Niemann-Pick type C disease (NPC) is an autosomal recessive lysosomal storage disease occurring in 1 out of 89,000 individuals, with no available FDA approved treatment. Our long-term goal is to identify safe and effective therapeutics for NPC patients. In this application, we begin to develop a therapeutic strategy based on synthetic high-density lipoprotein (sHDL) nanoparticles capable of removing stored cholesterol from NPC mutant cells, since this is a unifying and key pathologic feature of disease. These sHDL nanoparticles have already been translated to the clinic for treatment of cardiovascular disease and were found to be safe at doses up to 100 mg/kg. The objective of this application is to select the best nanoparticles for cholesterol removal from NPC mutant cells and to improve brain-targeting ability. The selected nanoparticles will be tested in vivo in an established mouse model of NPC (Npc1 I1061T mice). This work builds upon our strong preliminary data showing that treatment of primary fibroblasts isolated from NPC patients with sHDL results in a significant and robust reversal of lipid storage. Moreover, we have found that the dose-dependent rescue of cholesterol storage is sensitive to the lipid and peptide composition of sHDL nanoparticles, enabling us to identify compounds with a range of therapeutic potency. We also found that sHDL nanoparticles are capable of removing excess cholesterol from neurons in cerebellar slice cultures from Npc1 I1061T mice. The sHDL nanoparticles were found in the brain after systemic administration and distributed throughout brain tissues after intracranial doses. In vivo testing will be conducted in an existing mouse model for which there are established, quantifiable behavioral, biochemical and pathologic endpoints. Preliminary studies demonstrate that sHDL administration to these mice results in target engagement and rescues of peripheral phenotypes. We now seek strategies to enhance the rescue of central nervous system (CNS) disease. This project will be completed by a unique, multidisciplinary team of scientists with complementary expertise in sHDL discovery and development (Schwendeman), and lysosomal diseases and neuropathology (Lieberman). To accomplish our goals, we will optimize sHDL cholesterol efflux capacity and blood brain barrier penetration in vitro, and test for improvement in cholesterol mobilization and brain accumulation of selected sHDL in vivo (Aim 1). Additionally, we will determine the extent to which sHDL nanoparticles rescue disease in Npc1 I1061T mice (Aim 2). We expect that these studies will allow for selection of brain-targeted sHDL for further testing in larger animal models of NPC and potentially for clinical translation.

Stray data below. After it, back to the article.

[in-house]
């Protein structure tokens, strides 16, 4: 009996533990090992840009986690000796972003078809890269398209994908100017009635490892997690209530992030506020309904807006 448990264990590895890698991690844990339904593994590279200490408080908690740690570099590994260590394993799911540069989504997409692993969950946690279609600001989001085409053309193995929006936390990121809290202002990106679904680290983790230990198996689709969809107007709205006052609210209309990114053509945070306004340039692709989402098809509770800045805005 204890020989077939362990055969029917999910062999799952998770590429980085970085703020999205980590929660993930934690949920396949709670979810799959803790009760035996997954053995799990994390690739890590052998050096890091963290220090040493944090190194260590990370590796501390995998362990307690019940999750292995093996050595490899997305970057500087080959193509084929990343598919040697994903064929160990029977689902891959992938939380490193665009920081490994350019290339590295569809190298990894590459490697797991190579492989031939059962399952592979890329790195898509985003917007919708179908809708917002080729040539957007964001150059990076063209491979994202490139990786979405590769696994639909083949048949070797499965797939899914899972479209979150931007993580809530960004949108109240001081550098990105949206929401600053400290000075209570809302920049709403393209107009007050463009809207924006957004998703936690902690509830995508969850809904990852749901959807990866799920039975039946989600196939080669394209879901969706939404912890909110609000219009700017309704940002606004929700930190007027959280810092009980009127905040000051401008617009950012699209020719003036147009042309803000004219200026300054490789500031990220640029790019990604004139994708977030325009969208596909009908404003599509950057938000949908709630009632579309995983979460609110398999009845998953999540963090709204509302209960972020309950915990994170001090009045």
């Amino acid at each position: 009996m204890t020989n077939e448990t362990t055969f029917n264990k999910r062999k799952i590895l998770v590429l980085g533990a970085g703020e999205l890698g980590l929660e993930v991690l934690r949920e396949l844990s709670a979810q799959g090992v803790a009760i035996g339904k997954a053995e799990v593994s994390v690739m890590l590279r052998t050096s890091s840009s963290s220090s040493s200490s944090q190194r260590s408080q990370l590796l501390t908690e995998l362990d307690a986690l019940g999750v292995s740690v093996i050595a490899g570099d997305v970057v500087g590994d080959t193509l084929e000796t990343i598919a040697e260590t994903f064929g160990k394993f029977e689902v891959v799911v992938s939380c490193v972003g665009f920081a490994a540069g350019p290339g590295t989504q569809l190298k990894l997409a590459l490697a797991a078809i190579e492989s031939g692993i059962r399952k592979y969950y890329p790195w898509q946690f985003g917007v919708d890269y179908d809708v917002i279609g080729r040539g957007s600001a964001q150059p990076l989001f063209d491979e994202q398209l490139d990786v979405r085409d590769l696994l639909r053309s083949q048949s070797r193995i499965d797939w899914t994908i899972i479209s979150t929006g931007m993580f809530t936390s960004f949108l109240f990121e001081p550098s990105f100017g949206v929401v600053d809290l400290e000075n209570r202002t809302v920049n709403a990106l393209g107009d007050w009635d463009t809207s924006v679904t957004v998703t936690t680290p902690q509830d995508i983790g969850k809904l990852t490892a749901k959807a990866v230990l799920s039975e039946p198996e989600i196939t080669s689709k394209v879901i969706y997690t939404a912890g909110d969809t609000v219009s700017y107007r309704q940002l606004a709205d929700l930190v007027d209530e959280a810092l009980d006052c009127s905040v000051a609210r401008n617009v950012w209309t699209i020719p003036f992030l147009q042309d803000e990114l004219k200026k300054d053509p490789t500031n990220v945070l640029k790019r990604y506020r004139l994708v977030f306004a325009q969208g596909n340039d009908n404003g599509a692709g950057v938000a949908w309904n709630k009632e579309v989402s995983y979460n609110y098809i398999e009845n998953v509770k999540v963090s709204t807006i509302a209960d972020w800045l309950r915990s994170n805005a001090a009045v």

Synthetic high-density lipoprotein nanoparticles will be optimized to treat Niemann-Pick Type C disease. Cholesterol removal from cells, brain targeting and abilities of nanoparticles to reverse disease symptoms, delay the onset of the disease and prolong survival will be evaluated.